I’ve been playing The Sims 4 far too much the past few weeks. Aside from trying to give myself the life my real existence can’t, I find developer Maxis’ take on socialization fascinating.
Socialization in The Sims 4 follows all of the most basic rules we adhere to and understand in real life. It’s nothing ground-breaking outside of how self-aware it is. We all know the only way to build relationships (be it familial, friendship, or romantic) is through an escalation of un-layering and peeling away at who we are until more of what we are within is revealed.
That’s an unnecessarily deep sentence meant to say this: we can’t build relationships without opening up. But this isn’t something we consciously do or think over.
And in the case of a budding romance, sometimes we don’t do it at all.
I won’t speak for the women because, frankly, how can I? But for the guys, here’s the biggest lesson The Sims 4 teaches on romance: we have to shoot our shot.
The potential for romance in The Sims doesn’t even begin unless a character flirts. Players have to send some signals that they are interested in a person. And no, just “feeling flirty” doesn’t count. All the playfulness and giggly talk in the world doesn’t mean shit or have substance until we make our intentions known.
Thinking friendship will somehow roll into the person we like falling for us is a move straight out of the Nice Guy™ and toxic incel playbook. “I’ve been hanging out with her for weeks and having great dialogue.” That’s awesome dude, she sounds like a great friend. She’s not locking lips with you for that.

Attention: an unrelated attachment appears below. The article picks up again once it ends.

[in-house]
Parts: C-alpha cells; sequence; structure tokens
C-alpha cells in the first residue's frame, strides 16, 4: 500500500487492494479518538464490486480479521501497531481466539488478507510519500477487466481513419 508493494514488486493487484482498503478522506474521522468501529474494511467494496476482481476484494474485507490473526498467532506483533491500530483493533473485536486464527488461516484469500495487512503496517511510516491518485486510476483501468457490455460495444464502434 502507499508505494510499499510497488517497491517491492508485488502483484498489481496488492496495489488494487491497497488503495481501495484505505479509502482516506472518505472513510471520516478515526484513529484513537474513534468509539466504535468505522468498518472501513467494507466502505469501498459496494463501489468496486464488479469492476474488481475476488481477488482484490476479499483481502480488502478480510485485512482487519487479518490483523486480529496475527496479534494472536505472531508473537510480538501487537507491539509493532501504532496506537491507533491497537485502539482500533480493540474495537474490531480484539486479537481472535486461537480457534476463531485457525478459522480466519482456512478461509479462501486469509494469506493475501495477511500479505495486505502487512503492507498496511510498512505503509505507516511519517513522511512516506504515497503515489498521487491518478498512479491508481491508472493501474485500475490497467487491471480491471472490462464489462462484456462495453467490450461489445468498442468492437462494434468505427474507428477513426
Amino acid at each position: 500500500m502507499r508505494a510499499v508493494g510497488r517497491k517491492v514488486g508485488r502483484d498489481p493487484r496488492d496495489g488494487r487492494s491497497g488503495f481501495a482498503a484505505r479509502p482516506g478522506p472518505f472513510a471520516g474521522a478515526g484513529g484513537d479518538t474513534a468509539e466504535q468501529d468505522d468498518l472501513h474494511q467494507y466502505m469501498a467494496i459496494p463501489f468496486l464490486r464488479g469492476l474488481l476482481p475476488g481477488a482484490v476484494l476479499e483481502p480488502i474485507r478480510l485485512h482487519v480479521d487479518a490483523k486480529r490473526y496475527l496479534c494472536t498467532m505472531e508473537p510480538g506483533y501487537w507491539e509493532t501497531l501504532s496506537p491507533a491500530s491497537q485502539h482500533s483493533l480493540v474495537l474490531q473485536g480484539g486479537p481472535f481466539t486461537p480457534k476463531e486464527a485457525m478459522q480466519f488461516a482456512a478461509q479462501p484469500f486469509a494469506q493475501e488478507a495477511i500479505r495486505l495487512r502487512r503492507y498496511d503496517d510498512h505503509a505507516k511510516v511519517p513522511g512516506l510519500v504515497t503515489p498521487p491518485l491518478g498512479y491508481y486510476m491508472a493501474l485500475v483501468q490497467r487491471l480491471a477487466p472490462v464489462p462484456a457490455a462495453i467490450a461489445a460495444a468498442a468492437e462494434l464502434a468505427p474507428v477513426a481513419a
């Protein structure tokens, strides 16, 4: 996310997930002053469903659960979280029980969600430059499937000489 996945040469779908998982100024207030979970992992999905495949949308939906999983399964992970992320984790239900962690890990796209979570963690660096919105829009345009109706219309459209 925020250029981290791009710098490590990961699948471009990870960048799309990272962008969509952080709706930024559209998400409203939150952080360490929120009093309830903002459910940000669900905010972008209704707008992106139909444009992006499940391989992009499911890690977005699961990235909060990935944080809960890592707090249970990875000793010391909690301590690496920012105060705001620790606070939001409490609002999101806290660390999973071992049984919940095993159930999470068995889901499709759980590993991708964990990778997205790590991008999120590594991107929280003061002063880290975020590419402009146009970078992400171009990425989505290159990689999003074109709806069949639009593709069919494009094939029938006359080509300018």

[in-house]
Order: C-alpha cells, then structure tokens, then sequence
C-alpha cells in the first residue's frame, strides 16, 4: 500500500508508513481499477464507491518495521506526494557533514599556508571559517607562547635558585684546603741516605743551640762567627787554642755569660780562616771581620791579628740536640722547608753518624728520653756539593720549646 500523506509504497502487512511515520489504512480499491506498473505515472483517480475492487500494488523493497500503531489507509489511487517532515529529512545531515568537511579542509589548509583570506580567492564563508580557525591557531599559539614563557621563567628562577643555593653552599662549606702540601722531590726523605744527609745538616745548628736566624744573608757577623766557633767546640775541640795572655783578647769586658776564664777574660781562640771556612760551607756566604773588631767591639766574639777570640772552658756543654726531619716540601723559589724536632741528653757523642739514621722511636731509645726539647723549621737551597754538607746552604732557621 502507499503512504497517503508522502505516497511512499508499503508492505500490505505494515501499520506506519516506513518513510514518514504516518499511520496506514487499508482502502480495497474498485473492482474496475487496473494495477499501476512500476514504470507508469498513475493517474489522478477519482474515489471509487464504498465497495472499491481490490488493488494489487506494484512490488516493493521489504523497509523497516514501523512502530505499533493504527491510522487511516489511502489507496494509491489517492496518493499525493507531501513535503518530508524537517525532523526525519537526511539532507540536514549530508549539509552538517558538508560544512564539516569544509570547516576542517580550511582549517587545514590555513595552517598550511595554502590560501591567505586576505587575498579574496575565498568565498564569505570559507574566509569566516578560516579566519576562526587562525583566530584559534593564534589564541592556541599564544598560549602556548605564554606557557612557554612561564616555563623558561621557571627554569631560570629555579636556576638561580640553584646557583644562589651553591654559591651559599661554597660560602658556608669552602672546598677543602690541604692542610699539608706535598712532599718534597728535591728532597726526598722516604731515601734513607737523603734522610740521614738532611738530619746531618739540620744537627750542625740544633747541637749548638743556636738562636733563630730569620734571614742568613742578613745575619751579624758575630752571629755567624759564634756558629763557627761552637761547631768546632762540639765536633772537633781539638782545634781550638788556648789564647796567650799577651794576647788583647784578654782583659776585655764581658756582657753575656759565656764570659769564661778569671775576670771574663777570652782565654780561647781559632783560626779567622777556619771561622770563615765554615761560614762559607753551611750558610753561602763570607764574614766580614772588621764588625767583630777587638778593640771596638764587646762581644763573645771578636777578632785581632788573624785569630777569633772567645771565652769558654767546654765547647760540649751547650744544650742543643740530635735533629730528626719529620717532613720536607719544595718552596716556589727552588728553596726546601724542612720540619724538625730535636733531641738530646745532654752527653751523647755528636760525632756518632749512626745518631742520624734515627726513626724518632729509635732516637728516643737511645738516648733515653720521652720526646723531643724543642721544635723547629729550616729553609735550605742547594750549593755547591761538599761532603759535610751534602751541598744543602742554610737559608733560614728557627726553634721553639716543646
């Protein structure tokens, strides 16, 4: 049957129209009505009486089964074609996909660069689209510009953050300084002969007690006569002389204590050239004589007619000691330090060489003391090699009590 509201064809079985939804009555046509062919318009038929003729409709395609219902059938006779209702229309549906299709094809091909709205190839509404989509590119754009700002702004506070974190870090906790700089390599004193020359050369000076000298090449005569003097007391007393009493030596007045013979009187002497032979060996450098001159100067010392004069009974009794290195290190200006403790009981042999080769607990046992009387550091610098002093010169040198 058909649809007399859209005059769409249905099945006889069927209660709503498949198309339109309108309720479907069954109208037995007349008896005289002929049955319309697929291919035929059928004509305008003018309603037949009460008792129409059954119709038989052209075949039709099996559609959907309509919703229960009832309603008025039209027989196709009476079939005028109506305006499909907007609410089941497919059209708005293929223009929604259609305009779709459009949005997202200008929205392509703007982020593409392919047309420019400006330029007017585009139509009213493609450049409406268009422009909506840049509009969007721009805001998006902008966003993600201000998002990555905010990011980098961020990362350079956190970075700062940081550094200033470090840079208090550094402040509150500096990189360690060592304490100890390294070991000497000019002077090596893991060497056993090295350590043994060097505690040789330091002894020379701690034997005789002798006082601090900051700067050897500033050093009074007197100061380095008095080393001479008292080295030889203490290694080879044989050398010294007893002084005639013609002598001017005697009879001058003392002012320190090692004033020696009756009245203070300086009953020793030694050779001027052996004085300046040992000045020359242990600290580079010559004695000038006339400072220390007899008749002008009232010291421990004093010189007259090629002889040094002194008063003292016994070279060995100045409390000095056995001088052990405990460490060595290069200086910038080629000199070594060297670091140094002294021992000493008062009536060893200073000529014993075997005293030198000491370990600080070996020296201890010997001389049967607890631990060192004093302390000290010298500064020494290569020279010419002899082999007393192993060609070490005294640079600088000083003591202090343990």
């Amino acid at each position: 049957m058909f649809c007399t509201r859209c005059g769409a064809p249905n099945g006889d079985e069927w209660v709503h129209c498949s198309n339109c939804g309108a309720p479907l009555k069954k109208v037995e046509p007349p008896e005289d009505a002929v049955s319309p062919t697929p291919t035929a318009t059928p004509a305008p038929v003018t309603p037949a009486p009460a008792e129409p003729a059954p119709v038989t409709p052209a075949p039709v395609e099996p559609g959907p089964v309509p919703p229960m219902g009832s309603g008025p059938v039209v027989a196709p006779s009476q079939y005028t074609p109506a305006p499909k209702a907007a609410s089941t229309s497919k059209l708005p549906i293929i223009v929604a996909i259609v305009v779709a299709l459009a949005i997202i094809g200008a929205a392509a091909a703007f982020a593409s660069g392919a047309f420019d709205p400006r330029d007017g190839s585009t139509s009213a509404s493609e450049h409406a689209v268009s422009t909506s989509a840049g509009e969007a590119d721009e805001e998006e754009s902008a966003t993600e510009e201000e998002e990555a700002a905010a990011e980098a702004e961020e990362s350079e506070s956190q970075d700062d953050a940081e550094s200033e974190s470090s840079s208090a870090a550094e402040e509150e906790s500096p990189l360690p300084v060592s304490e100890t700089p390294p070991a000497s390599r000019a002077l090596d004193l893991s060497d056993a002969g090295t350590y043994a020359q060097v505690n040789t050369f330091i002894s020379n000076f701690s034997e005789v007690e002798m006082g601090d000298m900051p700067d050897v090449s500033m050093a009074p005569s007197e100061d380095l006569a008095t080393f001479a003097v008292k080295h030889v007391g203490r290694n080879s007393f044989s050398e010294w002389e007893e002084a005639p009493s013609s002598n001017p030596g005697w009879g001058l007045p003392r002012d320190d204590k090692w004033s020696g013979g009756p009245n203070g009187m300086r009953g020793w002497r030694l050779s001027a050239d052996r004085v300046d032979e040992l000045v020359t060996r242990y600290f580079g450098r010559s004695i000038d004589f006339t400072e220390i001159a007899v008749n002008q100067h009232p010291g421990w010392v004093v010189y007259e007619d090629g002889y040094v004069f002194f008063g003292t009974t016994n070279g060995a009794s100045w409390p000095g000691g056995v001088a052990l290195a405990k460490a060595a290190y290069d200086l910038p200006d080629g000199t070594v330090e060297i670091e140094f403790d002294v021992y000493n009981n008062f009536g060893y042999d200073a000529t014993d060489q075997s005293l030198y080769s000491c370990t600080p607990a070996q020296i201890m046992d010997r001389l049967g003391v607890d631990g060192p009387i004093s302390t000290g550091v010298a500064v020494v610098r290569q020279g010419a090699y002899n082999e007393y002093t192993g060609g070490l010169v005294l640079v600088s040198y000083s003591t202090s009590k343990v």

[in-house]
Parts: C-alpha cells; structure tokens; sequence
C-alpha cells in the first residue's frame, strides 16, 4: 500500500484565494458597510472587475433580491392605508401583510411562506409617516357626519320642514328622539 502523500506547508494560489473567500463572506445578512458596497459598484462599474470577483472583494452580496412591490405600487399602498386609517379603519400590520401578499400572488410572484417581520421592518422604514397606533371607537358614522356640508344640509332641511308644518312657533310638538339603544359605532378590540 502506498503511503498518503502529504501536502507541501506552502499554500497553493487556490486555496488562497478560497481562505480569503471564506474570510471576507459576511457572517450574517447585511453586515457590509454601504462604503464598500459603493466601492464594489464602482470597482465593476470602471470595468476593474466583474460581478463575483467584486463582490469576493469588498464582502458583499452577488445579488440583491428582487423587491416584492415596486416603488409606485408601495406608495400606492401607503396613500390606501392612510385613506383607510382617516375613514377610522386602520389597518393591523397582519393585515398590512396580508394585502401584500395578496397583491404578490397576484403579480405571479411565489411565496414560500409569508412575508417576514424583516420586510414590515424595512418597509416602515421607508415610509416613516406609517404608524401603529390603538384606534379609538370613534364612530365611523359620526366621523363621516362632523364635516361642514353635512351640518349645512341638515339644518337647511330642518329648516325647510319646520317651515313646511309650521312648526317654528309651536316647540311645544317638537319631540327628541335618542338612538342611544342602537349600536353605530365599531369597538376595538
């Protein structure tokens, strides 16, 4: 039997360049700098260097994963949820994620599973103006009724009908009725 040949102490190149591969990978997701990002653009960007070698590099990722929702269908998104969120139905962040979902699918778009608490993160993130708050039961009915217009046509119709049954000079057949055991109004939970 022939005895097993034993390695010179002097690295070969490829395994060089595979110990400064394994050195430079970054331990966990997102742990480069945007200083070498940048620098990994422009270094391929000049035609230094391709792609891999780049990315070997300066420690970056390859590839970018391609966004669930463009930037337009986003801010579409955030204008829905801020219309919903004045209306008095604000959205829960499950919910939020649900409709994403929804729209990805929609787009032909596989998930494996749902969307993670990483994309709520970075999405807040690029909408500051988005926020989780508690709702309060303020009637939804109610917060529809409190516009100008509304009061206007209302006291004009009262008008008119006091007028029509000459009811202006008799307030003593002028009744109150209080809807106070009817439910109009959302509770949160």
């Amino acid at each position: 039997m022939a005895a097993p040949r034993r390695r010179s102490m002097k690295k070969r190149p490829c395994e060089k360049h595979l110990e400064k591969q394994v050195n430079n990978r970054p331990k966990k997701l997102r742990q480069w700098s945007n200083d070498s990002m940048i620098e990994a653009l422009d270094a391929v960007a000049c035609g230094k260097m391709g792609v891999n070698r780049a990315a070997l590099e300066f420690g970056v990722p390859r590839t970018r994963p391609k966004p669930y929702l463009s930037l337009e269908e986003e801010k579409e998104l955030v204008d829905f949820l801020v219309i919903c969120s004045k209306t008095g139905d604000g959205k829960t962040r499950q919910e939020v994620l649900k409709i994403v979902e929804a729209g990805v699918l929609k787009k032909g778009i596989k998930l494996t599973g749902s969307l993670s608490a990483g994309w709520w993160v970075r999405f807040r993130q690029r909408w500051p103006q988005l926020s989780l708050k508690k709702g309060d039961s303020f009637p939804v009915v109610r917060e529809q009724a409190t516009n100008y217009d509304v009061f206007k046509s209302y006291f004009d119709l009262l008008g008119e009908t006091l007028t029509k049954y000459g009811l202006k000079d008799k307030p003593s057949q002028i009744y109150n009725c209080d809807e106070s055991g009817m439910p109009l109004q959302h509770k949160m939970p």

I mean, scratch that–she could. I shouldn’t suggest it’s entirely impossible. But the odds are incredibly low to levels not worth gambling on. Like, sure, an NBA player could get fouled on the basketball court and get free throws due to the other team being over the limit (I think that’s how it works). But Christ, that is such a low-odds scenario.
SHOOT YOUR SHOT! We improve our chances at dating and romance so much more, and that’s the point The Sims 4 tries to engrain into its players.
For anyone wondering when is the best time to flirt, The Sims says any time is a good time. But if we want to increase the chances of our flirting work, we might want to at least start by saying “hello,” talking a bit, placing some actual dialogue behind the romantic interaction.
I can approach a girl at the MARTA station and compliment her appearance. But to decrease the chances of her rebuffing me, it’d help to learn a bit about her and insert the flirting somewhere within the conversation.
It’s common sense thinking on how social interactions work. It isn’t rocket science, yet we struggle to follow these guidelines as if it is. I don’t mind being real about this: my sim (who’s traits and character is based on mine, including being a loner but with a wardrobe not from Wal-Mart) has had more success in dating and sex in close to two months of sims life than I have in my little over a decade of being an adult.
That shit has got me salty. But maybe instead of trying to live my life vicariously through a game, I can learn something from it.